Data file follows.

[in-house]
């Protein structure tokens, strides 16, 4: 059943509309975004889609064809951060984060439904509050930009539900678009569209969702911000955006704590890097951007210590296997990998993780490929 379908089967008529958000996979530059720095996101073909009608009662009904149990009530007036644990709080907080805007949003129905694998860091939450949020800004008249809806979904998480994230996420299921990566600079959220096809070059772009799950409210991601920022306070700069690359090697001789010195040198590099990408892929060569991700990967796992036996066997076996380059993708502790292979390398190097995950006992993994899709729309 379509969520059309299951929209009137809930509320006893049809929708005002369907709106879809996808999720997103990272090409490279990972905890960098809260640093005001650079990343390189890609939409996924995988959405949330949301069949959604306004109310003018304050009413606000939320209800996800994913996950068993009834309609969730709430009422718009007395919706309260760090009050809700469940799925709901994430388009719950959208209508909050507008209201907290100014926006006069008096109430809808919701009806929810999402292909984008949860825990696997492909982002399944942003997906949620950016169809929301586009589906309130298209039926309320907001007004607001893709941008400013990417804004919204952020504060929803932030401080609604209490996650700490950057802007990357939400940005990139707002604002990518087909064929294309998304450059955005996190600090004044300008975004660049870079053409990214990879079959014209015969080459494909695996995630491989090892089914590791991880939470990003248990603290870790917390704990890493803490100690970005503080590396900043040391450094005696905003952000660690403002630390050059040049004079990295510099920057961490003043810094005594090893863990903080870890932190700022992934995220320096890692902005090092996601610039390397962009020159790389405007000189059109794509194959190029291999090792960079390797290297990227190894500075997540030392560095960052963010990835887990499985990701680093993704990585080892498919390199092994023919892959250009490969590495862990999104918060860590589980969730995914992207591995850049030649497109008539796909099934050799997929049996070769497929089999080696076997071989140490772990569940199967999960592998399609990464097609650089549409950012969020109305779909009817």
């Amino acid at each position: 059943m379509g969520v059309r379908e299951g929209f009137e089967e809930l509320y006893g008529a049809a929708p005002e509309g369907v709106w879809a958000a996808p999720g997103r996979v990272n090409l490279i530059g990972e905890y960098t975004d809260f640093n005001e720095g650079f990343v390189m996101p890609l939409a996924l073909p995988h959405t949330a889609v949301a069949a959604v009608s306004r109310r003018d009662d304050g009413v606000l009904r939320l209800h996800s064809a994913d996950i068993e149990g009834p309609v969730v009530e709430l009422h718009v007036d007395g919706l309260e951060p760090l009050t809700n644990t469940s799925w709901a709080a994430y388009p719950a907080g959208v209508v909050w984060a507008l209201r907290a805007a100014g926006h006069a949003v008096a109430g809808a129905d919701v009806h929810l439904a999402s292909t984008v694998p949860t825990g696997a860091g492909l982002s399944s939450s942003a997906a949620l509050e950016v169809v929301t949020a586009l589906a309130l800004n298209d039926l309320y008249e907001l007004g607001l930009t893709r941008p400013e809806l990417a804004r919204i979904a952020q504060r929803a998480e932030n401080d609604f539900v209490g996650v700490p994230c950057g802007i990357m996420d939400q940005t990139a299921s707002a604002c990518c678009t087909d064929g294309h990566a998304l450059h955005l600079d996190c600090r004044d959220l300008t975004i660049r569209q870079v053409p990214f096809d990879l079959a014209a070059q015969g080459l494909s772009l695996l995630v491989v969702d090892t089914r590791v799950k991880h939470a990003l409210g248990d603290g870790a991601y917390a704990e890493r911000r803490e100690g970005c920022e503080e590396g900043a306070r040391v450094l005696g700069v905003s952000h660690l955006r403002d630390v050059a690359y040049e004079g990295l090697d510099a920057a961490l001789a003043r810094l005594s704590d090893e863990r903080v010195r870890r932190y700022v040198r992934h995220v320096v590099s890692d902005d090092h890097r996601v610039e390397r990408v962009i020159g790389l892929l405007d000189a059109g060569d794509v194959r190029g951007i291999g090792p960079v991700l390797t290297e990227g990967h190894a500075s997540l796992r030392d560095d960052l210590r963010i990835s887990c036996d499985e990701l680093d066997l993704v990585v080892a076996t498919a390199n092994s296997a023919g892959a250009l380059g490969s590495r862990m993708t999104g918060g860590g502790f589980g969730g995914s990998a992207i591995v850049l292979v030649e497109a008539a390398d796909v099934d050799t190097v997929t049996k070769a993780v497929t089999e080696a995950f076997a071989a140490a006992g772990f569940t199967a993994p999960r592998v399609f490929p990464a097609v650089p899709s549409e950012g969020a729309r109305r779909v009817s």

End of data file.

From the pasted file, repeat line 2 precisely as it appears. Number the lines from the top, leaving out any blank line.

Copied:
């Protein structure tokens, strides 16, 4: 059943509309975004889609064809951060984060439904509050930009539900678009569209969702911000955006704590890097951007210590296997990998993780490929 379908089967008529958000996979530059720095996101073909009608009662009904149990009530007036644990709080907080805007949003129905694998860091939450949020800004008249809806979904998480994230996420299921990566600079959220096809070059772009799950409210991601920022306070700069690359090697001789010195040198590099990408892929060569991700990967796992036996066997076996380059993708502790292979390398190097995950006992993994899709729309 379509969520059309299951929209009137809930509320006893049809929708005002369907709106879809996808999720997103990272090409490279990972905890960098809260640093005001650079990343390189890609939409996924995988959405949330949301069949959604306004109310003018304050009413606000939320209800996800994913996950068993009834309609969730709430009422718009007395919706309260760090009050809700469940799925709901994430388009719950959208209508909050507008209201907290100014926006006069008096109430809808919701009806929810999402292909984008949860825990696997492909982002399944942003997906949620950016169809929301586009589906309130298209039926309320907001007004607001893709941008400013990417804004919204952020504060929803932030401080609604209490996650700490950057802007990357939400940005990139707002604002990518087909064929294309998304450059955005996190600090004044300008975004660049870079053409990214990879079959014209015969080459494909695996995630491989090892089914590791991880939470990003248990603290870790917390704990890493803490100690970005503080590396900043040391450094005696905003952000660690403002630390050059040049004079990295510099920057961490003043810094005594090893863990903080870890932190700022992934995220320096890692902005090092996601610039390397962009020159790389405007000189059109794509194959190029291999090792960079390797290297990227190894500075997540030392560095960052963010990835887990499985990701680093993704990585080892498919390199092994023919892959250009490969590495862990999104918060860590589980969730995914992207591995850049030649497109008539796909099934050799997929049996070769497929089999080696076997071989140490772990569940199967999960592998399609990464097609650089549409950012969020109305779909009817």